How Does A Horse Communicate A Tooth Problem? 

When a horse experiences a tooth problem, it is sometimes mistaken for bad behavior. Signs that a horse could be dealing with a tooth problem could include head tossing, bit chewing, tongue lolling, excess salivation, sluggish chewing, refusing to eat, riding with his head held high, trying to avoid the bit, or problems staying on the bit mouthpiece. Understandably, the horse is trying to express his discomfort (1, 3).

Daily Chewing

Horses have, on average, 36 to 44 teeth, and chew a shocking 40,000 times per day as they eat. The high number of teeth and high usage of these teeth increases the risk that problems could arise with one of them.

For example, during the chewing process, horses normally wear down the chewing surface of the tooth slowly and steadily. As this happens, new tooth material slowly grows up to provide a fresh chewing surface.

However, this process isn’t perfect, and if the wear on the tooth is uneven, the teeth can form sharp edges. These sharp edges can cut into the horse’s cheeks or tongue, causing painful sores. These sharp edges are removed by a dental procedure for horses known as “floating”. In this process, the veterinarian uses specialized tools to smooth the sharp edges of the enamel (1, 3, 4).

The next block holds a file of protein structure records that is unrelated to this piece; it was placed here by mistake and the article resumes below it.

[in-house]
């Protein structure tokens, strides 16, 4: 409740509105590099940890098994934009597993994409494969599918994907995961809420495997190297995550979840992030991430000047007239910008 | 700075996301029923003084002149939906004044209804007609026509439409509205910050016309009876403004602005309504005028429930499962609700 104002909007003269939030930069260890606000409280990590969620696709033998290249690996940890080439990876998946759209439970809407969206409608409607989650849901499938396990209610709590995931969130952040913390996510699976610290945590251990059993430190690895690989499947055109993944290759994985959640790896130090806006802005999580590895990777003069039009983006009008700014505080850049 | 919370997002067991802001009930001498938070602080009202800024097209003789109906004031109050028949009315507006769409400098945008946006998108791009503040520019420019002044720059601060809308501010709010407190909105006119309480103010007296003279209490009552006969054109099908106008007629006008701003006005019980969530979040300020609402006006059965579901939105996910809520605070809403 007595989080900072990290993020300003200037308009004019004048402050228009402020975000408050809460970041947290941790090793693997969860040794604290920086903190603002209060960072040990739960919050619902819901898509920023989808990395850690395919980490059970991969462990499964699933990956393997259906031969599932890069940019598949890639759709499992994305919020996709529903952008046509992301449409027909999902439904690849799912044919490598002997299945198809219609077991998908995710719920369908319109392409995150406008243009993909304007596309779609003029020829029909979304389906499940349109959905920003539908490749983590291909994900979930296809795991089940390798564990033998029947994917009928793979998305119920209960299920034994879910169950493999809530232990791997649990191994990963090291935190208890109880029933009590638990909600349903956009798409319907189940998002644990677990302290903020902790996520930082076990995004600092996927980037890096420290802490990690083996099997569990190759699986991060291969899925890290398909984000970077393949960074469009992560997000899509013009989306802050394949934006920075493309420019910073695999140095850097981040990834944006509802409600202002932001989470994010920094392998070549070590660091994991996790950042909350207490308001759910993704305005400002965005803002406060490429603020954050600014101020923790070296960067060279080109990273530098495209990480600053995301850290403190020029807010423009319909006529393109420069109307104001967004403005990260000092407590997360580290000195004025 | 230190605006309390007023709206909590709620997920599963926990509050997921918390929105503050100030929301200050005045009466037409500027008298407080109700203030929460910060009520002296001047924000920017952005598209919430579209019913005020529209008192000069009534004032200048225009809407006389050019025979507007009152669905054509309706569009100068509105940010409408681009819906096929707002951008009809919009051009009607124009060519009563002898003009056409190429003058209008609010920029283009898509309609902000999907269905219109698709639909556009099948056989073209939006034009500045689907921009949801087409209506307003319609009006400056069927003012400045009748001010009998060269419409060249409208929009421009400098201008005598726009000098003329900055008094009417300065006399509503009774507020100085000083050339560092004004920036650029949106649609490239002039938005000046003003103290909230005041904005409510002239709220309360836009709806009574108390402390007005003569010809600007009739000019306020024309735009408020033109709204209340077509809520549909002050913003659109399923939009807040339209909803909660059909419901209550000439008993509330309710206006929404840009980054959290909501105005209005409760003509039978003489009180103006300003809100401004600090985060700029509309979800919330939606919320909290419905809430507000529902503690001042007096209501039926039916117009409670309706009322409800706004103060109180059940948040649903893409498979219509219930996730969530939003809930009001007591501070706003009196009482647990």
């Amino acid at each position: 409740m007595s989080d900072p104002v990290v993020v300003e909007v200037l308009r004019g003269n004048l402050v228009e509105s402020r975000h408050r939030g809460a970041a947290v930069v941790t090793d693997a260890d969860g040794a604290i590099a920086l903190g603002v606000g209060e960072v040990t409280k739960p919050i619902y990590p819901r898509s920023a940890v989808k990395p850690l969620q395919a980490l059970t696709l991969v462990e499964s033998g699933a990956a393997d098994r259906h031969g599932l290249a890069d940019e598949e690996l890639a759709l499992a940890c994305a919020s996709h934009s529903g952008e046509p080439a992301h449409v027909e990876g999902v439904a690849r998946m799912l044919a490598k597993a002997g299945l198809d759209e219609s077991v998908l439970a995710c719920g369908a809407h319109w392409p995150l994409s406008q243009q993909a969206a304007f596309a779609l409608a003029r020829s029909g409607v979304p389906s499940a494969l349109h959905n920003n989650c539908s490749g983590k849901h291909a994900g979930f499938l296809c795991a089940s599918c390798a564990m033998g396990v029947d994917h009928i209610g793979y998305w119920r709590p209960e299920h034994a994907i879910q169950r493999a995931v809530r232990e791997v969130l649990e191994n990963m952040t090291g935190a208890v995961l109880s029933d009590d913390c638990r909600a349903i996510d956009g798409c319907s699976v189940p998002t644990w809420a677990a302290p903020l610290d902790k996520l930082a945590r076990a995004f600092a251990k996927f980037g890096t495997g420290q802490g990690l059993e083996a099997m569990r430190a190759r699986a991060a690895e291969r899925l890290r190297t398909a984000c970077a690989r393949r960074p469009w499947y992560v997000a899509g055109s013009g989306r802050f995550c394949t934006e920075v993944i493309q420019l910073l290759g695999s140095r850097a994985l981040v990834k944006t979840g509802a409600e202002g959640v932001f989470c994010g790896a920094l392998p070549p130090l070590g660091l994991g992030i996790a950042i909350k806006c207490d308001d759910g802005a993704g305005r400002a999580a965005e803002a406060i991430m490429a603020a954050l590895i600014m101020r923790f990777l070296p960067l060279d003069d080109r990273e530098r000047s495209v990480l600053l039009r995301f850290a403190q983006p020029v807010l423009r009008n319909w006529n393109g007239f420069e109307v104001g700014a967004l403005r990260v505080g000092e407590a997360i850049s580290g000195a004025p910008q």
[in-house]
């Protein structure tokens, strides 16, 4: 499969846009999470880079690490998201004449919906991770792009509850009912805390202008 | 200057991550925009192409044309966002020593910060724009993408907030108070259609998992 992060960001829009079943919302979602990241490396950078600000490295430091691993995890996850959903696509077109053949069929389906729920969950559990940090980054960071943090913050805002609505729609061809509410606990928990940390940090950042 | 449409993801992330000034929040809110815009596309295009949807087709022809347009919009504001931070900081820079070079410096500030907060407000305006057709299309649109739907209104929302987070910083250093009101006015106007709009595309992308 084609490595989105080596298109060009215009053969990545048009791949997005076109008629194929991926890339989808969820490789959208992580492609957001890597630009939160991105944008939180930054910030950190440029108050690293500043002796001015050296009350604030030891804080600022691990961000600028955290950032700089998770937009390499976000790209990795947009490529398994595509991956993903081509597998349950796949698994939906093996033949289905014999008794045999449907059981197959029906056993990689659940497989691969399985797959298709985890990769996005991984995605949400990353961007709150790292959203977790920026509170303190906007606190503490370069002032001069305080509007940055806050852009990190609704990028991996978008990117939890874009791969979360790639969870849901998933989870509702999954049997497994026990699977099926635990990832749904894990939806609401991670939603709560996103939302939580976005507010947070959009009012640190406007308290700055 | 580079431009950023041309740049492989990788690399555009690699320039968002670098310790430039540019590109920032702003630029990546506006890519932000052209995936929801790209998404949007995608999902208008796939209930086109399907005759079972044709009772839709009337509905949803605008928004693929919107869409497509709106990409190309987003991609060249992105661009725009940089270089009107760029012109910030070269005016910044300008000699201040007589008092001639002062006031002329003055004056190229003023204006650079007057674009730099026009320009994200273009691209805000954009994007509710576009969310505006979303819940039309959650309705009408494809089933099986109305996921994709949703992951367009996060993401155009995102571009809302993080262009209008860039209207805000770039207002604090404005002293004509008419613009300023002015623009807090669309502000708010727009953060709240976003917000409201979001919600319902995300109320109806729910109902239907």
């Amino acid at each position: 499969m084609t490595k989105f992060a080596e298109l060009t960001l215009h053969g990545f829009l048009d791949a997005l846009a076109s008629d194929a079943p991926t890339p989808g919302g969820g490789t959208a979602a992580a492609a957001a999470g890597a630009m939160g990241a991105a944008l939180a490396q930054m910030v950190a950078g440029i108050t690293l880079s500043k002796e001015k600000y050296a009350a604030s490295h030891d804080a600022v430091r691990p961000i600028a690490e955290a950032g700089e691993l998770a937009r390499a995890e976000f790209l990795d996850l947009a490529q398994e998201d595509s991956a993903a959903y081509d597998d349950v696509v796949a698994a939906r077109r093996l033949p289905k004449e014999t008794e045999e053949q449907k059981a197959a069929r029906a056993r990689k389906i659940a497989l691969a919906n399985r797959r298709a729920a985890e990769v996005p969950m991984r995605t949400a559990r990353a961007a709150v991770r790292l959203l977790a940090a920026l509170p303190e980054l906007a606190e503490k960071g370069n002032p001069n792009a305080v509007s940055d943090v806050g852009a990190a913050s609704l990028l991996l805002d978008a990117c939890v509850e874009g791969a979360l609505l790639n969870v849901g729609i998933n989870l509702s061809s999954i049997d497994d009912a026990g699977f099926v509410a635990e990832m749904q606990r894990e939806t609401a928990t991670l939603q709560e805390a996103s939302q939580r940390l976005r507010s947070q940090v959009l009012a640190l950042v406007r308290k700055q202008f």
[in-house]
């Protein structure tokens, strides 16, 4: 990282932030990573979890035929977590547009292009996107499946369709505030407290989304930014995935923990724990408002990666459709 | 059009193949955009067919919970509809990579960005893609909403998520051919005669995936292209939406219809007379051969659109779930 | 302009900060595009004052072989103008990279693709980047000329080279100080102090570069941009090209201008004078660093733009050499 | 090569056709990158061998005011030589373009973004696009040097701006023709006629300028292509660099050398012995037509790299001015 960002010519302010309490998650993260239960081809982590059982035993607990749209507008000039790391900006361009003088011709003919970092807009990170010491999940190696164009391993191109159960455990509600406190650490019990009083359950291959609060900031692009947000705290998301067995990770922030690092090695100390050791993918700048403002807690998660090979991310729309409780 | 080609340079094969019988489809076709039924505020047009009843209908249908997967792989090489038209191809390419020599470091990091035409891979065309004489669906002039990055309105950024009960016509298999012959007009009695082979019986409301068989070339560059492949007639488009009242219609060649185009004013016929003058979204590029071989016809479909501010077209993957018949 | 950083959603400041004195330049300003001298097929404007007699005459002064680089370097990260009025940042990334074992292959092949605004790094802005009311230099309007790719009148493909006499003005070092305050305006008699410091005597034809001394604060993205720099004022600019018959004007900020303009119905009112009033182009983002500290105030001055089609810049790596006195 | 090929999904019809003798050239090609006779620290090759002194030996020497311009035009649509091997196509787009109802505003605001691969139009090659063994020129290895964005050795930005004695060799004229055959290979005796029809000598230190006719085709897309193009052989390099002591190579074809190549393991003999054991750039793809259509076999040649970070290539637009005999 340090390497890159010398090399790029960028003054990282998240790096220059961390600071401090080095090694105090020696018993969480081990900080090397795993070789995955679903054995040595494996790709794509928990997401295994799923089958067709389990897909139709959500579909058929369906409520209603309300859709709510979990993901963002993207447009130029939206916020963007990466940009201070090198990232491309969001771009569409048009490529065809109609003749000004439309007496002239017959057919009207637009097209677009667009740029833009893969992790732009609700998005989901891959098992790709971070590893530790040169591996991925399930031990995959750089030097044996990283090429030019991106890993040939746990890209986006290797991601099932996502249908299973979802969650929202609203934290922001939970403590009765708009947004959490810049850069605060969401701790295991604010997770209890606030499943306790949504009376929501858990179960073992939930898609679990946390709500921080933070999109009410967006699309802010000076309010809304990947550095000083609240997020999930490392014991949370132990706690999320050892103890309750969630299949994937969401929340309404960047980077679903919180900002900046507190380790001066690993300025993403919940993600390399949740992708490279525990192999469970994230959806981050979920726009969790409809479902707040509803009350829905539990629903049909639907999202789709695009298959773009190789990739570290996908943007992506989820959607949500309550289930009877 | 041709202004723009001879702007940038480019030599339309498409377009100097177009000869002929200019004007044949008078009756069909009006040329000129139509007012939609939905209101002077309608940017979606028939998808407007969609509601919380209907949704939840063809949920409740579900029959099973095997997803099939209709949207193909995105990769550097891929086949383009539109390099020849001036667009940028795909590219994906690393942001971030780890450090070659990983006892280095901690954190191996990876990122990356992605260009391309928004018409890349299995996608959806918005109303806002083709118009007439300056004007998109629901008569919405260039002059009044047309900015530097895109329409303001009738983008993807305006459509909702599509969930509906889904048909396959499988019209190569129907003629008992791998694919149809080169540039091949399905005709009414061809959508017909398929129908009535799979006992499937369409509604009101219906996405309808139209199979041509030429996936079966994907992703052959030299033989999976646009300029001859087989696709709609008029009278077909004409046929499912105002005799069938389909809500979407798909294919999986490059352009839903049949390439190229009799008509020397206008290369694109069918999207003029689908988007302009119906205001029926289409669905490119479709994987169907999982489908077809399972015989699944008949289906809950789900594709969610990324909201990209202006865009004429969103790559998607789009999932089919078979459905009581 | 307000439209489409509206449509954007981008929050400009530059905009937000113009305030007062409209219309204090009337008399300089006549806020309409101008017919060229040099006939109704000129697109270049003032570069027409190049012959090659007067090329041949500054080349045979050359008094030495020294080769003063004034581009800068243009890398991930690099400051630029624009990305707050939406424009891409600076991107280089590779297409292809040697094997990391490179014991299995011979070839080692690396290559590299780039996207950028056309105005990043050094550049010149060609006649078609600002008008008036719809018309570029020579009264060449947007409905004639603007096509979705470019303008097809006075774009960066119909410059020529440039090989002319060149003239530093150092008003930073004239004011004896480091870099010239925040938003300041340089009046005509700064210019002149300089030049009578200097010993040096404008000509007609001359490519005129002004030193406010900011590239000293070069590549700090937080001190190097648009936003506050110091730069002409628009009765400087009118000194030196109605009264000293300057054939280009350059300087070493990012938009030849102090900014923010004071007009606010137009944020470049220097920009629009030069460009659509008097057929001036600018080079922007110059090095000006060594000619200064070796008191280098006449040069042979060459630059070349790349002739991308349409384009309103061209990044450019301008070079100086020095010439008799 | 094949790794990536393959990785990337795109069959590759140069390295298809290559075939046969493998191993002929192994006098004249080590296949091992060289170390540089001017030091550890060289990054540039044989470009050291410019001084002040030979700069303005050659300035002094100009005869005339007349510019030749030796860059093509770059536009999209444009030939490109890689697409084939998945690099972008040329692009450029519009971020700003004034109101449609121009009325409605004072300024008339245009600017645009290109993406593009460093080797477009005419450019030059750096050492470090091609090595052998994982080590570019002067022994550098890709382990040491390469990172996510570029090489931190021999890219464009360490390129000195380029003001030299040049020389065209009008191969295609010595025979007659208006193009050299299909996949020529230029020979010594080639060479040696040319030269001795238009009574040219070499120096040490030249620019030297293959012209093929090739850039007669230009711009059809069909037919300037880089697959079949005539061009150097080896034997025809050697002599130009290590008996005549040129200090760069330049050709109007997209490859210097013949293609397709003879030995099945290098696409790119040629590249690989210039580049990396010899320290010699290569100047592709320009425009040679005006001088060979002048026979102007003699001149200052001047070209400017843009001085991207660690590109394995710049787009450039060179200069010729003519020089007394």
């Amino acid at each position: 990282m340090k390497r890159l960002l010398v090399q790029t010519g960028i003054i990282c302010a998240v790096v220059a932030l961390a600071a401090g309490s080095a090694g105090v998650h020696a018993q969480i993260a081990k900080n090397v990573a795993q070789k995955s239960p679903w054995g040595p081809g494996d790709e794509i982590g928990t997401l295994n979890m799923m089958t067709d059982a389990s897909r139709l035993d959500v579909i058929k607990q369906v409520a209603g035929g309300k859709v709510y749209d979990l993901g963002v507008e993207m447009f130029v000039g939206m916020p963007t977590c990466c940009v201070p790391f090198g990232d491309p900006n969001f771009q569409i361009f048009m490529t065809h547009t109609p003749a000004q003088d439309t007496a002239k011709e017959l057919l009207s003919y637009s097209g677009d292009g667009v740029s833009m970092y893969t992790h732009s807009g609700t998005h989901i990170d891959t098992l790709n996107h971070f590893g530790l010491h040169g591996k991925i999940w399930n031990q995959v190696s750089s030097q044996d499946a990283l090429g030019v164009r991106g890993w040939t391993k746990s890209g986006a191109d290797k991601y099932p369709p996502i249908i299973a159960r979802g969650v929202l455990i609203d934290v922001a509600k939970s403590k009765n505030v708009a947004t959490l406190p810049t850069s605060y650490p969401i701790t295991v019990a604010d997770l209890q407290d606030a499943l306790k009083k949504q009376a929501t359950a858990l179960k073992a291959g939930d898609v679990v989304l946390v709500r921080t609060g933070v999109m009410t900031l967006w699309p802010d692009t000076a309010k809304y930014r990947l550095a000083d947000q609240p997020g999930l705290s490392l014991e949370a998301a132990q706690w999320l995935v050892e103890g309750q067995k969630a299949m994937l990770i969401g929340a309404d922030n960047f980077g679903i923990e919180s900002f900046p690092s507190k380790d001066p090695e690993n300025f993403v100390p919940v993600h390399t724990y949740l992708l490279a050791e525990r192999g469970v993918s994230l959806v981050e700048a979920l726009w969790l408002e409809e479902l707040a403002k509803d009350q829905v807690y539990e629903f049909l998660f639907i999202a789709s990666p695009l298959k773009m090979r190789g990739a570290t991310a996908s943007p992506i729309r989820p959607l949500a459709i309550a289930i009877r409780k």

Racing And Bits

The bit mouthpiece used in riding should never affect the horse’s teeth. But sometimes horses develop extra teeth called “wolf teeth” or “tushes.” In many horses, these teeth will never cause a problem. Depending on the shape and location of these extra teeth, they could interfere with the bit or become easily irritated. In this case, the horse may need a specialized bit, or the kentucky derby 2017problematic teeth may need to be removed by a veterinarian or equine dentist so they do not become sensitive or infected by irritation from contact with the bit mouthpiece (1, 4).

Keeping Horses In Top Performance